Benito Gonzalez: when I play, failures just don’t exist
— When did you fall in love with jazz?
— It happened fairly late. I was 12 or 13 years old when I heard jazz on one of Venezuela's radio stations. It struck me how free that music was. I began searching for recordings of jazz pianists and listened to a great many of them — Chick Corea, Herbie Hancock, McCoy Tyner and others.
Back then, I wished so much I could earn my living as a musician. Jazz helped me to find my voice, to understand what I want to do and how I can express myself.
— What were the brightest moments in your career?
— Repeated nominations for the Grammy award. Winning the prestigious jazz pianist contest in 2005. Recording my solo album in 2004.
— Can you recall any of your music failures?
— It's hard to say. I don't perceive complicated situations as failures — they are a challenge to me. When I play, failures just don't exist.
— Do you set yourself any goals? What is it that you want to achieve?
— That, of course, is to bring peace into people's hearts with the help of music. Since I also teach, aside from playing, one of my key goals is to inspire young musicians, to help them find their voice. But as I tour a lot, it's hard to carve out time for classes.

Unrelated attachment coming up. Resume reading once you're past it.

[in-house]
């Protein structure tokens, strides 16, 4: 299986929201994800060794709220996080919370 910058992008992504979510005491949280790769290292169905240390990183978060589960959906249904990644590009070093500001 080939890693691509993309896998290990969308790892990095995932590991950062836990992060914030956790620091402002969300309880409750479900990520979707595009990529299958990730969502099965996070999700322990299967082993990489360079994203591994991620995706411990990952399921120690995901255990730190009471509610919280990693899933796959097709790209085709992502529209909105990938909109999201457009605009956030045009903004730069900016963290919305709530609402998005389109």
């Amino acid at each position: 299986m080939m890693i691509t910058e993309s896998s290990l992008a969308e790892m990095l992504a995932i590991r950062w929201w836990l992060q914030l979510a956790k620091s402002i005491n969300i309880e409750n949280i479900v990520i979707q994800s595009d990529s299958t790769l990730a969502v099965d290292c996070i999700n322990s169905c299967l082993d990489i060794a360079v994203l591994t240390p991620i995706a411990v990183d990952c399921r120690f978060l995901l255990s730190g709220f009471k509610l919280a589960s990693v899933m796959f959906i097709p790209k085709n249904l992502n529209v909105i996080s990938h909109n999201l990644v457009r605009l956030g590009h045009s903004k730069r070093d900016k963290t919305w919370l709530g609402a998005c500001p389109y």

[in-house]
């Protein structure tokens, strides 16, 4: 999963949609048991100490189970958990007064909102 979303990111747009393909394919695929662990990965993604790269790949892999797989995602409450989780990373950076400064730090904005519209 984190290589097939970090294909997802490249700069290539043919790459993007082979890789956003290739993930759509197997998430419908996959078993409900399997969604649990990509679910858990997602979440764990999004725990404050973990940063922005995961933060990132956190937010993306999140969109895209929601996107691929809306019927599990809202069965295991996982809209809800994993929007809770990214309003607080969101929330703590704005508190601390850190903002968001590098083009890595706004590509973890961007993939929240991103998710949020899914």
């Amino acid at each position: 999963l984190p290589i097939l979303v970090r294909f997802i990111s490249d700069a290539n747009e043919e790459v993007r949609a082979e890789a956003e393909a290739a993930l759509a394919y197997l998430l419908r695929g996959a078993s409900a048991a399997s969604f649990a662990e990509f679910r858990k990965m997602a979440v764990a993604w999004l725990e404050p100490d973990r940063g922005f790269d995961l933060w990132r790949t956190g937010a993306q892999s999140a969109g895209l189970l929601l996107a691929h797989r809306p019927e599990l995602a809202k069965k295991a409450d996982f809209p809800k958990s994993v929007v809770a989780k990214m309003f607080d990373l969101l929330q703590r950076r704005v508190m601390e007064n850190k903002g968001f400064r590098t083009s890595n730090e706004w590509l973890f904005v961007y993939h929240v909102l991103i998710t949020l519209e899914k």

— What can you say about jazz in Venezuela?
— Our musicians have made great progress in the past couple of decades. In Venezuela, we now have the El sistema program that comprises several orchestras. At first, those were only symphony orchestras, but today we have a jazz band too. I went to one of their concerts during their recent tour of the US. The band is made up of young Venezuelan musicians for whom it was their first visit to America. Frankly, they are good fellows, extremely talented.
— What do you know about Russian jazz?
— You have many top-class musicians. I've had the honor of playing and doing recordings with many of them, for instance, Vitaly Ponomaryov and Dmitry Mospan, and Oleg Butman — he is a fantastic drummer. I know Igor Butman, of course. I have many friends in Russia and they are all wonderful musicians. And I would like to say a few words about your audience — very grateful people with a fine taste in music.